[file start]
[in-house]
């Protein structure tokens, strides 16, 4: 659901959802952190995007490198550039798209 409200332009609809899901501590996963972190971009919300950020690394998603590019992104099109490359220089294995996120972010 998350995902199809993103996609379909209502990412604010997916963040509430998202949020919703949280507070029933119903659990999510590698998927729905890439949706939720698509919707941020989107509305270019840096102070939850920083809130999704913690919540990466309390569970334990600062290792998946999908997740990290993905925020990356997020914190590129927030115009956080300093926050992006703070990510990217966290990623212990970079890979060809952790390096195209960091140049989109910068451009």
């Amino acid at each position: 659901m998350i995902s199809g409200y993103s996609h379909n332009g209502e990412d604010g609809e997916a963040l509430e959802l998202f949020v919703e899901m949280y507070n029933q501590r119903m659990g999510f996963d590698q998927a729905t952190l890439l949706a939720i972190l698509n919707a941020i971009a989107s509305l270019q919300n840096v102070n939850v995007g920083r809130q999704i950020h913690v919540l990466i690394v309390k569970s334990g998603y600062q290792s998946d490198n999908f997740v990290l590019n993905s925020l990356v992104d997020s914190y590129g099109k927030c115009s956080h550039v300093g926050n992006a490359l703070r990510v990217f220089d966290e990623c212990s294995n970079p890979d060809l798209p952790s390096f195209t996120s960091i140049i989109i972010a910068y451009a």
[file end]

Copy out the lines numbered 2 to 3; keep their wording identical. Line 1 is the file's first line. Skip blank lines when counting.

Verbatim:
């Protein structure tokens, strides 16, 4: 659901959802952190995007490198550039798209 409200332009609809899901501590996963972190971009919300950020690394998603590019992104099109490359220089294995996120972010 998350995902199809993103996609379909209502990412604010997916963040509430998202949020919703949280507070029933119903659990999510590698998927729905890439949706939720698509919707941020989107509305270019840096102070939850920083809130999704913690919540990466309390569970334990600062290792998946999908997740990290993905925020990356997020914190590129927030115009956080300093926050992006703070990510990217966290990623212990970079890979060809952790390096195209960091140049989109910068451009």
């Amino acid at each position: 659901m998350i995902s199809g409200y993103s996609h379909n332009g209502e990412d604010g609809e997916a963040l509430e959802l998202f949020v919703e899901m949280y507070n029933q501590r119903m659990g999510f996963d590698q998927a729905t952190l890439l949706a939720i972190l698509n919707a941020i971009a989107s509305l270019q919300n840096v102070n939850v995007g920083r809130q999704i950020h913690v919540l990466i690394v309390k569970s334990g998603y600062q290792s998946d490198n999908f997740v990290l590019n993905s925020l990356v992104d997020s914190y590129g099109k927030c115009s956080h550039v300093g926050n992006a490359l703070r990510v990217f220089d966290e990623c212990s294995n970079p890979d060809l798209p952790s390096f195209t996120s960091i140049i989109i972010a910068y451009a």